Friday, August 13, 2010

Locavore BBQ

I was just reminded of the locavore's dinner in Hampton on Sept. 24 (advance tickets required, see the info at Hampton )and it made me think of how easy it would be, right now, to pull off an NB or NS or "Maritime" BBQ with almost all locally sourced ingredients. Now we're into high "Down Home" season and the weather is begging us to be outdoors, it's time to invite everyone over for a bbq. And if I had a bbq in the city where my friends are, I'd do it - but hey, thought I'd give everyone else ideas from my perch. So here it is:

To start, of course, you need munchies - which is the other thing that got me thinking about this. Covered Bridge chips are now showing up in a variety of locations. The company is run by the Albright family - 4th generation NB farmers - in Hartland,NB and they're really good (the chips I mean, although I'm sure the family is very nice). The chips are kettle cooked so they have that extra bit of flavour and they've come out with some great flavours like: Sea Salt and Cracked Pepper, Sweet Potato and Brown Sugar and the newest (and my personal favourite) Lobster (it's great, mild loberstery flavour). They also have really good tortilla chips. You can check out their products at: Covered Bridge. In Saint John you can find them at Baleman's (see the photo display above), and I've also found them at that little Bate's Landing convenience store (at the ferry) on the Kingston Peninsula. They show up unexpectedly in a variety of places, but they're hardest to find in the big grocery stores since either they're not stocked or they're off in some display separate from all the other chips (go figure - shelf space costs big time). So keep on the look out for them. Anyways, with your chips, of course, comes your beer, and on that front NB has no problem: Picaroon's and Pumphouse are easily available - or Moosehead if you're not a craft brew person - as are the NS independents. There's a new Picaroon's out "melon head", which oddly features a cat wearing a melon helmet on its label, that I'm dying to try but I need help since I often can't justify drinking an entire Picaroon's pint bottle on my own. So only a party where I could split a beer with someone would work (hint, hint...)For the non-drinkers, you could stock some apple cider from Gagetown.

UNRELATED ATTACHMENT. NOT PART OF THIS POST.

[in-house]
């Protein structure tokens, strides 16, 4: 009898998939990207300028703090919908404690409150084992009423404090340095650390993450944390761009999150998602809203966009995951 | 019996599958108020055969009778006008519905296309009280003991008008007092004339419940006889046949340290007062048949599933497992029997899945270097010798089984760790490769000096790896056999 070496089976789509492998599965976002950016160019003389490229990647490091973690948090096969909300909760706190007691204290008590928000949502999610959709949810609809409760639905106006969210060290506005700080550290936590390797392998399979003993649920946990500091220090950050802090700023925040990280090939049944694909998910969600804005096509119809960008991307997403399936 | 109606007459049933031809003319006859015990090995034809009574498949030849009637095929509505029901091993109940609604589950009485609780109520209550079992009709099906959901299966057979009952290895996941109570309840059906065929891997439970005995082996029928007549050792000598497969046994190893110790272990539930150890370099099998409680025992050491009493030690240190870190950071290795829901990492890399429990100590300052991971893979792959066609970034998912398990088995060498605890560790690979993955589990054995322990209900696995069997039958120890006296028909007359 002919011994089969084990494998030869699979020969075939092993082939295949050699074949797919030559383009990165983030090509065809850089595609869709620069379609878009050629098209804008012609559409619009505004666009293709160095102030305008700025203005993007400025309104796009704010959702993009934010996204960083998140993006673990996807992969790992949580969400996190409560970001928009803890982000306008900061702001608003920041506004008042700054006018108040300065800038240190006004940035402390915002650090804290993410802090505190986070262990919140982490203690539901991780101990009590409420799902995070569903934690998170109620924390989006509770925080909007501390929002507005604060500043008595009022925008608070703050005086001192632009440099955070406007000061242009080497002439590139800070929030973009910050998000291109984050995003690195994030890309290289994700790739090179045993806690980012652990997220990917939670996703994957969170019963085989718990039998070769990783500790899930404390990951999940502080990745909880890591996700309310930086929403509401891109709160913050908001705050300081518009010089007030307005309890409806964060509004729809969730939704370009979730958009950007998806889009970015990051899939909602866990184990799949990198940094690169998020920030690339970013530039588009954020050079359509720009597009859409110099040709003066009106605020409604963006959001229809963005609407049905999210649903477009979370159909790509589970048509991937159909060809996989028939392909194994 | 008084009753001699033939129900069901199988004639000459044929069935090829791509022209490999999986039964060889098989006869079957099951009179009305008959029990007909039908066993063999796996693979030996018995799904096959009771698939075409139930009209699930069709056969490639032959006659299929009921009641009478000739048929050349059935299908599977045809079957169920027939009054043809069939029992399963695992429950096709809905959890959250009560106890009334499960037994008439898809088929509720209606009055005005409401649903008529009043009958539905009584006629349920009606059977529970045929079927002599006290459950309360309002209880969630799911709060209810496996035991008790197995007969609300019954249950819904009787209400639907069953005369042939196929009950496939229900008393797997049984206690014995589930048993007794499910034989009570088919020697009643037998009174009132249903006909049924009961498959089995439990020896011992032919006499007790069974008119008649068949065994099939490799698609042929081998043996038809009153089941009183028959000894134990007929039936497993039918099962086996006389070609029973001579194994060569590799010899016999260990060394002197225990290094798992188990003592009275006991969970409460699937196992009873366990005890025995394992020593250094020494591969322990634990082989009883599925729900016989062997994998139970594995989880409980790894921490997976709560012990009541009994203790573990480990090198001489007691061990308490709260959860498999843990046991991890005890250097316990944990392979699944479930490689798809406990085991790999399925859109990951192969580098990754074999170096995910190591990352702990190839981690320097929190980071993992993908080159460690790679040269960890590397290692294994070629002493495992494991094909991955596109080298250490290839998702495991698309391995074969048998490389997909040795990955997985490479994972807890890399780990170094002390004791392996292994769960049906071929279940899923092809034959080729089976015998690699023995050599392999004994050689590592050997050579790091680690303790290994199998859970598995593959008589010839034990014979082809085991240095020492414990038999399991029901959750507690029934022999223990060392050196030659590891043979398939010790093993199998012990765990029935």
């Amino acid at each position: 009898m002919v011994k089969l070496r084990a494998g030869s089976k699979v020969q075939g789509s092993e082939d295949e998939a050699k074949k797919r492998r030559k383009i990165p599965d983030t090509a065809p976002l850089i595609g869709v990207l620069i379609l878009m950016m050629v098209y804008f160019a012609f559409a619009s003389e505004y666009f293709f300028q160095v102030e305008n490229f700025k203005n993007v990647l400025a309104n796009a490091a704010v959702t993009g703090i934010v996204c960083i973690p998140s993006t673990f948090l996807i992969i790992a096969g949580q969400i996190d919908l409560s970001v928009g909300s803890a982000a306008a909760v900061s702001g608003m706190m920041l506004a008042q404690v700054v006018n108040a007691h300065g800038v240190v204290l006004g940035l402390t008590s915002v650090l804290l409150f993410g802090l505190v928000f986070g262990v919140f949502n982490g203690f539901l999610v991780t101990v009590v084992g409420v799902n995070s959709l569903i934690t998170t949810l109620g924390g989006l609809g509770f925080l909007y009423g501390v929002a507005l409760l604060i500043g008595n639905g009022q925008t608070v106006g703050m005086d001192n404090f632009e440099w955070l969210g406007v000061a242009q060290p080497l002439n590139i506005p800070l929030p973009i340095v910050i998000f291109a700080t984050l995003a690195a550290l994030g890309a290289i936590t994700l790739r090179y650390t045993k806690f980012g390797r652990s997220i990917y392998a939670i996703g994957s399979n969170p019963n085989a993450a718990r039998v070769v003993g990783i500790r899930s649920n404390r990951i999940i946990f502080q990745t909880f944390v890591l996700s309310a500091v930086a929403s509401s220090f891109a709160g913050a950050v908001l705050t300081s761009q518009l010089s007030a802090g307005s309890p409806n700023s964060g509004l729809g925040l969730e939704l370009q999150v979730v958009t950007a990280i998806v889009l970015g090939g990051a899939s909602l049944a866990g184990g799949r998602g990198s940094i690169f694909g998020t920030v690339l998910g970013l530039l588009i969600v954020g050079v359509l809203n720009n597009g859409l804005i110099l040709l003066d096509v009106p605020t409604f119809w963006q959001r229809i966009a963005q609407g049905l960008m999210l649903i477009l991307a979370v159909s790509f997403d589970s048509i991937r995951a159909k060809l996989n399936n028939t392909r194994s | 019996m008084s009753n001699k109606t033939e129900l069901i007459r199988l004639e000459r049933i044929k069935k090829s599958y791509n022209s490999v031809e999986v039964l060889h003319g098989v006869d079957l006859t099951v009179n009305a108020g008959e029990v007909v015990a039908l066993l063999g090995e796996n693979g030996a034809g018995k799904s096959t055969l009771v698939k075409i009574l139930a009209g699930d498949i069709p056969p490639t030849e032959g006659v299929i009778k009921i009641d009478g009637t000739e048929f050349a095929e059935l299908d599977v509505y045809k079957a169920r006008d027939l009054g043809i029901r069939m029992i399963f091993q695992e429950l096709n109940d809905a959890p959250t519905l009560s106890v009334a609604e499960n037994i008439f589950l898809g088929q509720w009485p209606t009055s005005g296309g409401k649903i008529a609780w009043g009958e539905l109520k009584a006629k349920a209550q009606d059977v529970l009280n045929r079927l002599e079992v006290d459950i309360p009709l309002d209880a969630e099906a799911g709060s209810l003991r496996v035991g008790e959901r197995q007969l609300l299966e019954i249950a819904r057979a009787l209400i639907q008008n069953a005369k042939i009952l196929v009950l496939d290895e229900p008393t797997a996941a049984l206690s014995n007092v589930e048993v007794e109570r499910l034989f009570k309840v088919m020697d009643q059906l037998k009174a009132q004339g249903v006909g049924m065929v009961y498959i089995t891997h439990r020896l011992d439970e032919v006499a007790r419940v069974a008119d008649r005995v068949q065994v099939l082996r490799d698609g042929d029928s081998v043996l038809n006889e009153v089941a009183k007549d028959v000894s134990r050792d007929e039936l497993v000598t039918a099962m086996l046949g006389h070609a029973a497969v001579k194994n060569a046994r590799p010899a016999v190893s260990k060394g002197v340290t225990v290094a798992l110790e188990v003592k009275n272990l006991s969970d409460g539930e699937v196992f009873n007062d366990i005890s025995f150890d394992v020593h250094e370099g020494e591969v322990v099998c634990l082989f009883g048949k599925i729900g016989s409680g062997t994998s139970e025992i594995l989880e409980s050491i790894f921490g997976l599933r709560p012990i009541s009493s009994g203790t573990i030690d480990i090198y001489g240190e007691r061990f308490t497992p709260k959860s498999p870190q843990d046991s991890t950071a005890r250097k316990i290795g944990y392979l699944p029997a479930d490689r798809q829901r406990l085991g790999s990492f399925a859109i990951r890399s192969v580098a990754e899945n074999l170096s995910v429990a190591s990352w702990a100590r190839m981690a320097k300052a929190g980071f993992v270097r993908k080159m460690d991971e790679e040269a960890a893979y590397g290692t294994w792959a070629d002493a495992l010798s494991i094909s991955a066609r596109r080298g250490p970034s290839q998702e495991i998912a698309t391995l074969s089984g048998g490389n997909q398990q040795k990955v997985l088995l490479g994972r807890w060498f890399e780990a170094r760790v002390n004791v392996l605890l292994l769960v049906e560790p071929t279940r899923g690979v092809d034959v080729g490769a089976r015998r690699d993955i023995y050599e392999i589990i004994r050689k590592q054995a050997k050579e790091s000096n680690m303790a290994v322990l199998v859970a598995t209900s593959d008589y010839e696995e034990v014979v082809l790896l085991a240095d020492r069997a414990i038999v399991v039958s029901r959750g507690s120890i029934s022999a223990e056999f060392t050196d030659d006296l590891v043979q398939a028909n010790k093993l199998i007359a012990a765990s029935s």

Then there is the main feature: the grill. I'd feature things like buffalo sausage from Boutouche's Seawind Buffalo farm (Dieppe market) and wild boar sausage from outside Sussex (Kredl's, Sussex market, Shediac Coop) and some local grass fed ground beef for burgers (Kingston Market, Kuinshoeve Meats, Dieppe market, Goddard Farms in Berwick). Local chicken and seafood are other options of course (did you know we shrimp farm up Caraquet way?). And there's lots of great veggies now in that go on the grill beautifully: sunburst squash, eggplant, tomatoes, peppers, the list goes on. So the grill part is actually quite easy - just go to your best source of local food and get some protein/grilling veggies.